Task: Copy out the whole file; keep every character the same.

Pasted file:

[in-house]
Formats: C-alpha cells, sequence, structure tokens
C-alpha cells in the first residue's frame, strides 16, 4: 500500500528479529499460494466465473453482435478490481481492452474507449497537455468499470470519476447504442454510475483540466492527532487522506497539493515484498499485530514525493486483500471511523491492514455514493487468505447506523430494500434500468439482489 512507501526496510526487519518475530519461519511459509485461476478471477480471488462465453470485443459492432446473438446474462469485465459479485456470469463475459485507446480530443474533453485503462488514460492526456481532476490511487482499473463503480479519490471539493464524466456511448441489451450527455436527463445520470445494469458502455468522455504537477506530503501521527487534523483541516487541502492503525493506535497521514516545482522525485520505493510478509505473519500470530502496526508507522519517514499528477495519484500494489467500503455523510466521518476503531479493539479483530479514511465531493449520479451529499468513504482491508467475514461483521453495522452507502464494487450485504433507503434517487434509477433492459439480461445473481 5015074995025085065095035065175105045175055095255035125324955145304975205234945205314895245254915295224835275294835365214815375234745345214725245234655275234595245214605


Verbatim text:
[in-house]
Formats: C-alpha cells, sequence, structure tokens
C-alpha cells in the first residue's frame, strides 16, 4: 500500500528479529499460494466465473453482435478490481481492452474507449497537455468499470470519476447504442454510475483540466492527532487522506497539493515484498499485530514525493486483500471511523491492514455514493487468505447506523430494500434500468439482489 512507501526496510526487519518475530519461519511459509485461476478471477480471488462465453470485443459492432446473438446474462469485465459479485456470469463475459485507446480530443474533453485503462488514460492526456481532476490511487482499473463503480479519490471539493464524466456511448441489451450527455436527463445520470445494469458502455468522455504537477506530503501521527487534523483541516487541502492503525493506535497521514516545482522525485520505493510478509505473519500470530502496526508507522519517514499528477495519484500494489467500503455523510466521518476503531479493539479483530479514511465531493449520479451529499468513504482491508467475514461483521453495522452507502464494487450485504433507503434517487434509477433492459439480461445473481 5015074995025085065095035065175105045175055095255035125324955145304975205234945205314895245254915295224835275294835365214815375234745345214725245234655275234595245214605